Personal Posts, Professional Problems

25 August 2015

Social media can cause a range of problems in the workplace when employees:

  • post comments about their colleagues or employer;

  • use social media during work hours; or

  • have “unprofessional actions” posted (knowingly or unknowingly) to social media.

In Adams v Wellington Free Ambulance Service Inc. Ms Adams was justifiably dismissed for abusive comments to a co-worker followed up by abuse through Facebook after work. Ms Adams argued that the Facebook exchange occurred outside of work and therefore was of no concern to the employer. The Authority found employers are entitled, and often obliged, to investigate problems between co-workers even if the problem occurs outside of work and especially if the problem arises in the workplace. Therefore the employer was justified in relying on the Facebook messages.

In Dickinson v Chief Executive Ministry of Social Development and Hohaia v New Zealand Post Limited employees were justifiably dismissed due to a break down in the trust and confidence the employer held in them as a result of social media activity. Dickinson posted derogatory remarks about public servants and described herself as a “very expensive paperweight” and “highly competent in the art of time wastage, blame shifting and stationary [sic] theft”. Hohaia operated a publically accessible Facebook page that brought New Zealand Post into disrepute and damaged the reputation of the business.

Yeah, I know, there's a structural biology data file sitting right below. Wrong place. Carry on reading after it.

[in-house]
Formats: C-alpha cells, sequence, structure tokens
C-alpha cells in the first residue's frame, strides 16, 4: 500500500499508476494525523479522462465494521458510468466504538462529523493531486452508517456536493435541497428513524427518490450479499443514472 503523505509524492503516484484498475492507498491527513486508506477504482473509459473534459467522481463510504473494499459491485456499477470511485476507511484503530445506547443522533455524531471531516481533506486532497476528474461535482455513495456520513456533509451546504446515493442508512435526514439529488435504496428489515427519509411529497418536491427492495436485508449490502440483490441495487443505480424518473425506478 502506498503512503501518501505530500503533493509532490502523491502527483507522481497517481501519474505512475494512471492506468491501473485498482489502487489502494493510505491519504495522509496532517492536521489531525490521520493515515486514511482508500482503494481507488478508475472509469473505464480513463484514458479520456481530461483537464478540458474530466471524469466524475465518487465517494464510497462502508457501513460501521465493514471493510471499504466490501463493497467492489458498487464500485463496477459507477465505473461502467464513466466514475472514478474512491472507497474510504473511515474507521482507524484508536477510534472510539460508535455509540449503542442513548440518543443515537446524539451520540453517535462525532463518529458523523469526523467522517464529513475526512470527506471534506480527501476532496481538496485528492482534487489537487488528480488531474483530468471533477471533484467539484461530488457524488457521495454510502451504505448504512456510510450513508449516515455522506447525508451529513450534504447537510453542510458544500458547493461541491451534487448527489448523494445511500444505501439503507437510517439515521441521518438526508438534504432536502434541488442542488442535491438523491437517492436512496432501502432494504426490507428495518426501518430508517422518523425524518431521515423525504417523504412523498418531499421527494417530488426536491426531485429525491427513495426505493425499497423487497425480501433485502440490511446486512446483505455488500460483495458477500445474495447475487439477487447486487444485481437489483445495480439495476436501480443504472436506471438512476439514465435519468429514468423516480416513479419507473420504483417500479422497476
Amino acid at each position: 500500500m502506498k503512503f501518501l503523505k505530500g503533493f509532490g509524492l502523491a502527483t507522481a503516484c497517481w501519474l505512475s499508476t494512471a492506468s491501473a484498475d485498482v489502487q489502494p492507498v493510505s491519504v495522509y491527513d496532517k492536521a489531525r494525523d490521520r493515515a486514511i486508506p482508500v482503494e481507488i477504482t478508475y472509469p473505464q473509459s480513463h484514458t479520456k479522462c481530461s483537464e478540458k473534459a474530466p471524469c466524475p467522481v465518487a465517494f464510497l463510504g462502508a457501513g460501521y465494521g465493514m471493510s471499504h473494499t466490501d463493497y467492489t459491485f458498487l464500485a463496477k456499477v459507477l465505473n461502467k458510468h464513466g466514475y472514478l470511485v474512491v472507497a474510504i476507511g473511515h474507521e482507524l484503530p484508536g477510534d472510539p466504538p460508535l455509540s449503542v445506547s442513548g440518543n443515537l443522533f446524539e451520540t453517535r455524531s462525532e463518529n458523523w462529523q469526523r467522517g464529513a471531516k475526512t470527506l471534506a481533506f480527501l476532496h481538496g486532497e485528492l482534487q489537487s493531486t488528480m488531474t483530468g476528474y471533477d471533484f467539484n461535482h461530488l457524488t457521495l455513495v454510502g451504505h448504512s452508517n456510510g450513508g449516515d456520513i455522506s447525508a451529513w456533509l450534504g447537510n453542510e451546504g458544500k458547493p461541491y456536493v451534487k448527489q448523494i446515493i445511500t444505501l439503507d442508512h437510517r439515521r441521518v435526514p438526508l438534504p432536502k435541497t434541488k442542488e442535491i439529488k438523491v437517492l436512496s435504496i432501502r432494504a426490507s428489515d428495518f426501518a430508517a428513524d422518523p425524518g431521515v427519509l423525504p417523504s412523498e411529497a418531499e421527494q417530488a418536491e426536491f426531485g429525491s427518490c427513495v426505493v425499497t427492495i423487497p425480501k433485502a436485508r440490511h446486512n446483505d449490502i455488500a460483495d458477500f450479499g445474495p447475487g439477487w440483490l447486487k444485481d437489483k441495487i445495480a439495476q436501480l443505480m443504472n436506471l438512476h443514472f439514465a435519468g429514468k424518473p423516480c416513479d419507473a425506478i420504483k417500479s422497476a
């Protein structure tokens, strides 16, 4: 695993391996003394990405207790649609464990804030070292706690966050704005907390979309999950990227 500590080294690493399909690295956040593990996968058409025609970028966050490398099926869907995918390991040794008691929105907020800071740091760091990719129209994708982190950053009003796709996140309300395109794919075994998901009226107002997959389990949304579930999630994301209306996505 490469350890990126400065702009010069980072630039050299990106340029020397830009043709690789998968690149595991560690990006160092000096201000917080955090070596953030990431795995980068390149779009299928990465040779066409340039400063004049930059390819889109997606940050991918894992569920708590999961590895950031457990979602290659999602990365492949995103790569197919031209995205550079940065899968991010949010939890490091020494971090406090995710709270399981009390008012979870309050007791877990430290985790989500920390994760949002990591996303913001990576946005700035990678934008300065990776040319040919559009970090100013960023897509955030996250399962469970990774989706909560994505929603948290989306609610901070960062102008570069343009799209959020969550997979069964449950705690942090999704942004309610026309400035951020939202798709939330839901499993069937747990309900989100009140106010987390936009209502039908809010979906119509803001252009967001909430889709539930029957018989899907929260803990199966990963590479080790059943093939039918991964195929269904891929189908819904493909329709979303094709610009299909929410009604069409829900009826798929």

Employees can sometimes be victims of social media themselves in a way which is damaging to the employer – and potentially lead to a dismissal. Everyone saw videos or read reports of the amorous couple at a Christchurch insurance broker who inadvertently had their extramarital affair broadcast to the world.

Employees’ online activities can be taken into account in disciplinary action, even if the activities occurred outside of work. Employees would do well to remember grandma’s advice that “if you haven’t got anything nice to say, don’t say anything at all” – or to put it in the modern employment context “if you wouldn’t say it in front of your boss, don’t publish it to the world in a status update!”

These social media issues can also have a serious effect on an employer’s reputation with its customers and the wider public. To avoid this we recommend searching potential employees’ social media profiles as part of the recruitment process to ensure you are not taking on an unnecessary risk. Every workplace should have a robust social media policy in place. You may also want to consider restricting employees from linking their Facebook profiles to their employment to help them keep their professional and private lives separate.

Sam Hood is a Partner in the Employment team at Norris Ward McKinnon. Email Sam at [email protected]

Would you like more information about this and other employment law topics? Norris Ward McKinnon is holding a series of free briefcase seminars to keep you updated. Please email [email protected] for more information if you are interested.

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